FIGS. 3 and 4 show the trapezoid electrode structures and LC directors, respectively. The main-bone width 305 of the common 325 and pixel 320 electrodes, a, and the height of the trapezoid edge 310 electrode, h, are usually at approximately 1 to approximately 10 μm. A passivation layer 335, such as SiO2, of a thickness greater than approximately 1 μm, was deposited between the pattern process of the common electrode 325 and pixel electrode 320. The ratio, β, the ratio of the distance between the neighboring common 325 and pixel 320 electrodes and the electrode width 305 (b/a), is designed so that 0<β≦1 approximately 1 for complete fringe field switching.

The tilt angle of the trapezoid edge to the normal of the main-bone electrodes α is selected so that 0░<α≦approximately 90░, although it is preferably approximately 45░. Under the present embodiment, a=approximately 3 μm, h=approximately 1 μm and α=approximately 45░. The cell gap between the top and bottom substrates is d=approximately 4.8 μm. A positive Δε LC material MLC-6692 (from Merck) is used for simulations. The LC parameters are: birefringence Δn=approximately 0.085, dielectric anisotropy Δε=approximately 10.3 and rotational viscosity γ1=approximately 0.1 PaĚs. The LC has homogenous alignment in the initial state. Its azimuthal angle is approximately 10░ and the prelit angle is approximately 2░.

FIG. 12 shows the voltage-dependent transmittance of the device at three primary wavelengths λ=approximately 450 nm, 1210, λ=approximately 550 nm, 1220, and λ=approximately 650 nm, 1230 respectively. The maximum transmittance reaches approximately 28.3% at approximately 3.5 Vrms under λ=approximately 550 nm, 1220. The threshold voltage of the improved FFS mode depends on the azimuthal angle. In the simulation, Θ is approximately 10░ and Vth is smaller than approximately 1 Vrms.

As FIG. 13 shows, the rise time 1310 is approximately 18 ms when the applied voltage is approximately 3.5 Vrms. FIG. 14 shows the view angle properties of the proposed device. The iso-contrast bars at approximately 10:1, 1410, 100:1, 1420, and 300:1, 1430, are plotted as the function of the incident and aximuthal angles respectively. Its viewing cone can reach approximately ▒70░ for approximately 10:1, 1410.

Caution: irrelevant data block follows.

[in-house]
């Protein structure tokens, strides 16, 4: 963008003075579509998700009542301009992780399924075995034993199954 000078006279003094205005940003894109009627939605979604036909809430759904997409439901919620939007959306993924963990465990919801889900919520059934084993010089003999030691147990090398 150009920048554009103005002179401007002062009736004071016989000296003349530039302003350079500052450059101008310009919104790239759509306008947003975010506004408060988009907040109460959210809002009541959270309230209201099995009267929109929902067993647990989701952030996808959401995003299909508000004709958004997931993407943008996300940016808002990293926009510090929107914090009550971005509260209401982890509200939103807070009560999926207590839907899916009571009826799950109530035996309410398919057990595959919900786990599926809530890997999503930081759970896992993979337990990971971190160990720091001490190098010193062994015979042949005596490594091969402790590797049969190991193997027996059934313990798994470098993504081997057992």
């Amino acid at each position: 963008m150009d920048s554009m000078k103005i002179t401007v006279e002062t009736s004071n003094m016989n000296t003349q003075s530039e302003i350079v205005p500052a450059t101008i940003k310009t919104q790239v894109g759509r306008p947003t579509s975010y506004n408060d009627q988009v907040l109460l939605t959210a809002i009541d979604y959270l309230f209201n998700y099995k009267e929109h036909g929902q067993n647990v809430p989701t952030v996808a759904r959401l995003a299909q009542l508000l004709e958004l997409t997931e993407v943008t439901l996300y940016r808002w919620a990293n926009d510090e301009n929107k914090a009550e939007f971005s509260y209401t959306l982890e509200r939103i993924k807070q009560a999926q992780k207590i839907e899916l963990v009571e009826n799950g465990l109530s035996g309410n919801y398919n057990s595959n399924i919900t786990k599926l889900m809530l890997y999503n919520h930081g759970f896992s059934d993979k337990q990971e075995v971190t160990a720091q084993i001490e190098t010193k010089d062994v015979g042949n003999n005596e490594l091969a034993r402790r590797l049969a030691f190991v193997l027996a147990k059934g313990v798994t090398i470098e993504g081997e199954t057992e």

For comparison purposes, the conventional FFS mode was used as the benchmark, where the LC materials and other device parameters are the same as those of the above T-FFS mode. FIG. 15 shows the voltage-dependent transmittance of the conventional FFS mode at three primary wavelengths λ=approximately 450 nm, 1510, λ=approximately 550 nm, 1520, and λ=approximately 650 nm, 1530 respectively. Its maximum transmittance is approximately 26.5% at the applied voltage of approximately 4.75 Vrms for λ=approximately 550 nm, 1520. Therefore, the T-FFS mode has a higher transmittance than the conventional FFS mode. What is more remarkable, a much lower operating voltage of approximately 3.5 Vrms is needed to achieve this. The response time 1610 of the conventional FFS mode under the applied voltage of approximately 4.75 Vrms is plotted as shown in FIG. 16, and is approximately 19.5 ms. The decay time of a LC cell is proportional to γ1d2/Kπ2; where d is the cell gap, γ1 is the rotational viscosity, and K is the corresponding elastic constant. The decay times of the conventional FFS and T-FFS 1620 are both approximately 25 ms.